While it's not causing Heartbleed-levels of panic—yet—this news is a little disconcerting: Google has discovered a vulnerability in an older version of SSL, the tool that keeps everything we do on the web protected.
There's a statement on Google's security blog about the bug, which they're calling POODLE:
Today we are publishing details of a vulnerability in the design of SSL version 3.0. This vulnerability allows the plaintext of secure connections to be calculated by a network attacker.
Should we be concerned. Yes and no. This version of SSL is old — 15 years old — and most sites don't use it anymore. However, sites often use older versions as a backup which might trigger the vulnerability, and people who'd want to prey upon someone's online security have ways to trick sites into using the vulnerable version.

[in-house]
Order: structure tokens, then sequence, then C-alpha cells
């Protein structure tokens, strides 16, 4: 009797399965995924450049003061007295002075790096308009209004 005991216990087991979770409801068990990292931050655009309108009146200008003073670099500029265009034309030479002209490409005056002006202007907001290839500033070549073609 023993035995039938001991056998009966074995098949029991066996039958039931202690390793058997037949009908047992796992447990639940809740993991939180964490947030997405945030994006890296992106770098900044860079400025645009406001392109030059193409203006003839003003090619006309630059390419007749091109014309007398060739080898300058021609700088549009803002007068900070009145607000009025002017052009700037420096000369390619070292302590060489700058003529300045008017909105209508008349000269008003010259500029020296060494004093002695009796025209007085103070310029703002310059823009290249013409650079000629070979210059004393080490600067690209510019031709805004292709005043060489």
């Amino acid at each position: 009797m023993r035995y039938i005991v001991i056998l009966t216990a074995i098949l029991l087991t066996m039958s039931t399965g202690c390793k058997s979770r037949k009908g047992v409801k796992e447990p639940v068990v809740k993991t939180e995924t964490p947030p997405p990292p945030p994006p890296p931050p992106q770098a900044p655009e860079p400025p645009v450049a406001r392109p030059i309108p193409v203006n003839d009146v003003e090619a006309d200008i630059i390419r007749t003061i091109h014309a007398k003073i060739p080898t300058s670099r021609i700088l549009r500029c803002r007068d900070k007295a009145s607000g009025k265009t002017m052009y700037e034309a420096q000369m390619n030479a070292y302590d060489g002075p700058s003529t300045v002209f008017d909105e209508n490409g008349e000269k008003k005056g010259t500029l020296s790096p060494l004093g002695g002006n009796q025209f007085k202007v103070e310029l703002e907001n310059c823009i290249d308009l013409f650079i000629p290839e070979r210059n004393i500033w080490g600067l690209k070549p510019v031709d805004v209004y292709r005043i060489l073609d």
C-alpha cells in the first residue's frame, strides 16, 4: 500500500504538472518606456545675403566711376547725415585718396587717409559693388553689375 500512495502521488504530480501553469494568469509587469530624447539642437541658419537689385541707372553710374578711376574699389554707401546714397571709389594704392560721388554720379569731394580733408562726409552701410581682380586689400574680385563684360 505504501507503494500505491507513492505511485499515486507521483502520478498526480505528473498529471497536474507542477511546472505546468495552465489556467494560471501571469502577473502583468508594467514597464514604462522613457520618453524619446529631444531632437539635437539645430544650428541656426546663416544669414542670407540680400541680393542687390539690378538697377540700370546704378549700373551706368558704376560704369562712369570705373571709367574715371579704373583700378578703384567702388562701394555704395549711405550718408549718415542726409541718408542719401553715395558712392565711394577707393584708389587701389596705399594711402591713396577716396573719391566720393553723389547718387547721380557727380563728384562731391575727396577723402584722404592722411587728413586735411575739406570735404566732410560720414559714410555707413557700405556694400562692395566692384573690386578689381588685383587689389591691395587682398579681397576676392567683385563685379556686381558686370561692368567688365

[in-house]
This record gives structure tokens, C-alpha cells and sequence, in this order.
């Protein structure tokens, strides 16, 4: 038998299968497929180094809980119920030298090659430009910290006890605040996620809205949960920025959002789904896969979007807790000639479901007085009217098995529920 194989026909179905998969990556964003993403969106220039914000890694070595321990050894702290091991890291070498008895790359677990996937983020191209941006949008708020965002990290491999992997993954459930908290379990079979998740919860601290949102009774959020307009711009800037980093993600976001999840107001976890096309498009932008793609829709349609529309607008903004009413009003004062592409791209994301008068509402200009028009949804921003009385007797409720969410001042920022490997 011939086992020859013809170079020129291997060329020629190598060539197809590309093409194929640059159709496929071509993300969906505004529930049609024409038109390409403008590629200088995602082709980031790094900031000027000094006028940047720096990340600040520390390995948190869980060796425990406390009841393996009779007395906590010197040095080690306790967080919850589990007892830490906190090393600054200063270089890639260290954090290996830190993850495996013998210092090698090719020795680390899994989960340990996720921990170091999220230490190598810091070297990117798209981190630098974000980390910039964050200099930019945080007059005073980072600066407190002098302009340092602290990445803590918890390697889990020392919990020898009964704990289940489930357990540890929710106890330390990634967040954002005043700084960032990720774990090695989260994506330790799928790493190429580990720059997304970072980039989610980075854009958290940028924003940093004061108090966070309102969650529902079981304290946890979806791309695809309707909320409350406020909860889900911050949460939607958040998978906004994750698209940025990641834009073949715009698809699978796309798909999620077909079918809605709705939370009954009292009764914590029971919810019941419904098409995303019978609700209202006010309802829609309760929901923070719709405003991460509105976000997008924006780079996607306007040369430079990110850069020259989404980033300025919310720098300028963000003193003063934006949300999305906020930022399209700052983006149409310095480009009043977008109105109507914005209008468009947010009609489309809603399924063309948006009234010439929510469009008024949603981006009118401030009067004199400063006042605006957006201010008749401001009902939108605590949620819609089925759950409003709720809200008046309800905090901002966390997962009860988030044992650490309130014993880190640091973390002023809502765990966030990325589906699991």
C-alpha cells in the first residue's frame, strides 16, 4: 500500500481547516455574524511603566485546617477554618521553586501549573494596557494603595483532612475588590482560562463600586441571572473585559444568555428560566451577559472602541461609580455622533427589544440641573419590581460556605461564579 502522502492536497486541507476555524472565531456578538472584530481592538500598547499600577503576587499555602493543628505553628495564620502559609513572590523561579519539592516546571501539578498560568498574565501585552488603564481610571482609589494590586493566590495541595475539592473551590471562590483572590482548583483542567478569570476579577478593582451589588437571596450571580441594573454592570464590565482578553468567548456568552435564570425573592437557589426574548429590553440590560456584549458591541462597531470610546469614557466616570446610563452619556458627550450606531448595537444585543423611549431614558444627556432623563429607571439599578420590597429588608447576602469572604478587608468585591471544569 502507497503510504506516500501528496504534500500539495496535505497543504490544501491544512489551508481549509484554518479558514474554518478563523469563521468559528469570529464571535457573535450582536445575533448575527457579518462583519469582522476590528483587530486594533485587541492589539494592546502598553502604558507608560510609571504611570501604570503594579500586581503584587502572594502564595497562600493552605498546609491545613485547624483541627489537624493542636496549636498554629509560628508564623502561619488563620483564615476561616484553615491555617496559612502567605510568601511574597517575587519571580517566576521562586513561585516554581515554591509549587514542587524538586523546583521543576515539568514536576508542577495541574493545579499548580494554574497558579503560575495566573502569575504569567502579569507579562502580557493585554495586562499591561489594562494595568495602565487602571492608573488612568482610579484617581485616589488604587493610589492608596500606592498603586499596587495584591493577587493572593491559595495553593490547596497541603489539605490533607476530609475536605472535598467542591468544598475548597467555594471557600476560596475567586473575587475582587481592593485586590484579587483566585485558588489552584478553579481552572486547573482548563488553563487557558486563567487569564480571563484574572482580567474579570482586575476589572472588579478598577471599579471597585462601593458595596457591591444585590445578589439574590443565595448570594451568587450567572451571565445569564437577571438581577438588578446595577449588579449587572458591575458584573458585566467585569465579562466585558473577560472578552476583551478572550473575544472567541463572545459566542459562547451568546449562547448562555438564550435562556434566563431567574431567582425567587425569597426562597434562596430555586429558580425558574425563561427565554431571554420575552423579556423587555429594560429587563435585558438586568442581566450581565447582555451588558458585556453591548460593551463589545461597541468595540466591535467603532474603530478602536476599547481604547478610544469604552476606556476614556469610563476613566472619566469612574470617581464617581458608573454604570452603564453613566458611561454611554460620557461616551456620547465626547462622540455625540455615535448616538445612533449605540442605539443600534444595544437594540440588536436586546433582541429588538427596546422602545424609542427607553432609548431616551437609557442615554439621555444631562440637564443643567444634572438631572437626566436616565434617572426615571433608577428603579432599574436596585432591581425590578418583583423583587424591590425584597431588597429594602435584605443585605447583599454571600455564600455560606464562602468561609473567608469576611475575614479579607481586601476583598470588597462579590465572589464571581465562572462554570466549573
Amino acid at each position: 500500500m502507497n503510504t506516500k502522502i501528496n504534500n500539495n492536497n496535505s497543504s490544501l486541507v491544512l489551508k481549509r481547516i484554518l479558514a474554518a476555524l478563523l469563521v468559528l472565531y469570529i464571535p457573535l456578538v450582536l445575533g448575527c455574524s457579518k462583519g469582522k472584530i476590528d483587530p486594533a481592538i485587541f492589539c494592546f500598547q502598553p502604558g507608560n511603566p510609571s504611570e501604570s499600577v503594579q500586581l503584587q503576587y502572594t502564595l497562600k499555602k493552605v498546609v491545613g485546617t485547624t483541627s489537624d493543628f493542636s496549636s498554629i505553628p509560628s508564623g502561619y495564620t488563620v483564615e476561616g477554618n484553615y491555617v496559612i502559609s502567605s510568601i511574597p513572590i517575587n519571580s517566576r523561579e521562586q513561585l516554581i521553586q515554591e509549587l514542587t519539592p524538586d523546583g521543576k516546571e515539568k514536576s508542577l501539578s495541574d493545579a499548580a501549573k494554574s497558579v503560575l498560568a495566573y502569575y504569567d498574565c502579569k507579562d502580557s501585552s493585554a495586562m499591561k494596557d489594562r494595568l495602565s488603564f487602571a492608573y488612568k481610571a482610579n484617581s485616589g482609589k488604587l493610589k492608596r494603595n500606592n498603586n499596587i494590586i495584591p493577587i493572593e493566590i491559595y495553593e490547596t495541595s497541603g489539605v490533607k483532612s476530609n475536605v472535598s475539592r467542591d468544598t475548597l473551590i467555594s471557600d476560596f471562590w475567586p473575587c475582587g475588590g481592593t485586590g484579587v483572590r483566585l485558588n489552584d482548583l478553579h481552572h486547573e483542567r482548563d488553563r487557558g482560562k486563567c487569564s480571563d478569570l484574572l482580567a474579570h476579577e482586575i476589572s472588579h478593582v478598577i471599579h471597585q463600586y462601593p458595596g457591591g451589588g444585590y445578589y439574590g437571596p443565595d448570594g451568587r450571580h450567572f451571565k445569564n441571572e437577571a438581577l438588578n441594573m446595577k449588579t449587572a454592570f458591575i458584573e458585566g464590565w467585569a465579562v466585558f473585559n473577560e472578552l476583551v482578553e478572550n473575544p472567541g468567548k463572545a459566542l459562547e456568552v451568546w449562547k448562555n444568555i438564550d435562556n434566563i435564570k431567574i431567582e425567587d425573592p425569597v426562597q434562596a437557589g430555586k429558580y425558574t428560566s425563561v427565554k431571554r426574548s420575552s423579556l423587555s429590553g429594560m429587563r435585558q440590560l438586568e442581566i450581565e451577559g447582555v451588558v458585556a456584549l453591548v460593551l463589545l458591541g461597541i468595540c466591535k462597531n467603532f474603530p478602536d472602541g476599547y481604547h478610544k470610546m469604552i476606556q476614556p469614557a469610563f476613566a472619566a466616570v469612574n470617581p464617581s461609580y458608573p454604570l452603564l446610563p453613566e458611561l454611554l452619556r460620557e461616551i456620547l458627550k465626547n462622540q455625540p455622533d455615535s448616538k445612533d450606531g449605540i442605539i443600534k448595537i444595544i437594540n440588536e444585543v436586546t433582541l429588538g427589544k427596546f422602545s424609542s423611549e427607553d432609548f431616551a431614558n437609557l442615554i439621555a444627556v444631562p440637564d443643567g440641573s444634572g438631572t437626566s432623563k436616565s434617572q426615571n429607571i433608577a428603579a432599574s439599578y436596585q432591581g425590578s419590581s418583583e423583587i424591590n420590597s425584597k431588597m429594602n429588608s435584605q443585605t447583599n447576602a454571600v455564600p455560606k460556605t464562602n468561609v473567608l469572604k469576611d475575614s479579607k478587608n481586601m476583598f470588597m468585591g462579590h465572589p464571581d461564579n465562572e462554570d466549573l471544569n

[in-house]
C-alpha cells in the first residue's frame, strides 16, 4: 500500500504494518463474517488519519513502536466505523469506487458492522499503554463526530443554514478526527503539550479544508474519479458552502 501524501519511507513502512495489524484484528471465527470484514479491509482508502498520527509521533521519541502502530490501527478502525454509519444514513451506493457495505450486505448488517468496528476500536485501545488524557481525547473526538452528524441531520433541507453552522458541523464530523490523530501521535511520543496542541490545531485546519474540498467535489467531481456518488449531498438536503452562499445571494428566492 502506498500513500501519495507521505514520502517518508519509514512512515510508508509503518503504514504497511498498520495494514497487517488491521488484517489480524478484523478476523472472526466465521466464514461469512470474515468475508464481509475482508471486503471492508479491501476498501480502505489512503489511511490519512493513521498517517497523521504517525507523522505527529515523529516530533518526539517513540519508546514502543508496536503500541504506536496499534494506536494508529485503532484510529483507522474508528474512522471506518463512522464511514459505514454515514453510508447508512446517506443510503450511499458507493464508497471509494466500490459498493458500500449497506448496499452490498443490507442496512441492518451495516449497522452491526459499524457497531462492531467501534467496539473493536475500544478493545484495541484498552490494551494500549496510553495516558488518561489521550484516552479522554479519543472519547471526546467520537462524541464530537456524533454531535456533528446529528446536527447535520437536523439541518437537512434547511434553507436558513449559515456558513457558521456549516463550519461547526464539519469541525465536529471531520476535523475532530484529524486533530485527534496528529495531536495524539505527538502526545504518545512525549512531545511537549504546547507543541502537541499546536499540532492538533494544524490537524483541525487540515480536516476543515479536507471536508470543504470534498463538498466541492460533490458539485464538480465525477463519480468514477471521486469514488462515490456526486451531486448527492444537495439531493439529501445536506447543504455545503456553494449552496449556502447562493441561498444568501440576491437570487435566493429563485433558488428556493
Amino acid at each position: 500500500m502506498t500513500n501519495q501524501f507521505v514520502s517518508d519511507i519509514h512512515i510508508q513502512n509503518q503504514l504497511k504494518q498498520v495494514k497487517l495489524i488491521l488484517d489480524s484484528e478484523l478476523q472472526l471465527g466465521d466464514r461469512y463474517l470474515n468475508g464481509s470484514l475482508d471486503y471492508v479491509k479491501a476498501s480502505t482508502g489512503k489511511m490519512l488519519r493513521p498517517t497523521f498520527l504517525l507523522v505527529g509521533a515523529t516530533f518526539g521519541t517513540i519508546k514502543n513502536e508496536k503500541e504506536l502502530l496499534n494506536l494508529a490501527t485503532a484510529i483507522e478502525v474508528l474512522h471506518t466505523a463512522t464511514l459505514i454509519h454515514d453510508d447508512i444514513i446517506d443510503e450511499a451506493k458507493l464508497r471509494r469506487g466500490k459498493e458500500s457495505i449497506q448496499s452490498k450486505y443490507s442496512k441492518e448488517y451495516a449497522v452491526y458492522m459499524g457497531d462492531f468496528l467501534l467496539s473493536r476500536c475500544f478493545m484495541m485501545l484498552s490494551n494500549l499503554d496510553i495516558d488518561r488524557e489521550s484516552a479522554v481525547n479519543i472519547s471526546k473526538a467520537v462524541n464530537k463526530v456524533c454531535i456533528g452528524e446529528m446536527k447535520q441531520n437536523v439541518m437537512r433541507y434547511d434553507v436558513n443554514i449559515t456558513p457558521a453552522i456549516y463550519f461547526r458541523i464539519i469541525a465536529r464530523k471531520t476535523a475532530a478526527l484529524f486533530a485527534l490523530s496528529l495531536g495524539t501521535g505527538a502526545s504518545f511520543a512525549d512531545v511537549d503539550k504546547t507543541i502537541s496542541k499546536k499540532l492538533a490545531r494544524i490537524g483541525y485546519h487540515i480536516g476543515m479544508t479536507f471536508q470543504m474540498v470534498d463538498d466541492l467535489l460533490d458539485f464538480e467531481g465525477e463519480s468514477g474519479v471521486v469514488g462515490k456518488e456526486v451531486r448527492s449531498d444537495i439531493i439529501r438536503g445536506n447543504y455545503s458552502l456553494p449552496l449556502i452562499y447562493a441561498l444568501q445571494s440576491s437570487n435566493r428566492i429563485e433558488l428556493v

Google has some tips on how to disable a fallback to 3.0 and if everyone would follow their guidelines it would mostly solve—or at least seriously mitigate—the problem. But like we found with Heartbleed, trying to get every website on the internet to change the way it does something is damn near impossible. [Google via Yahoo]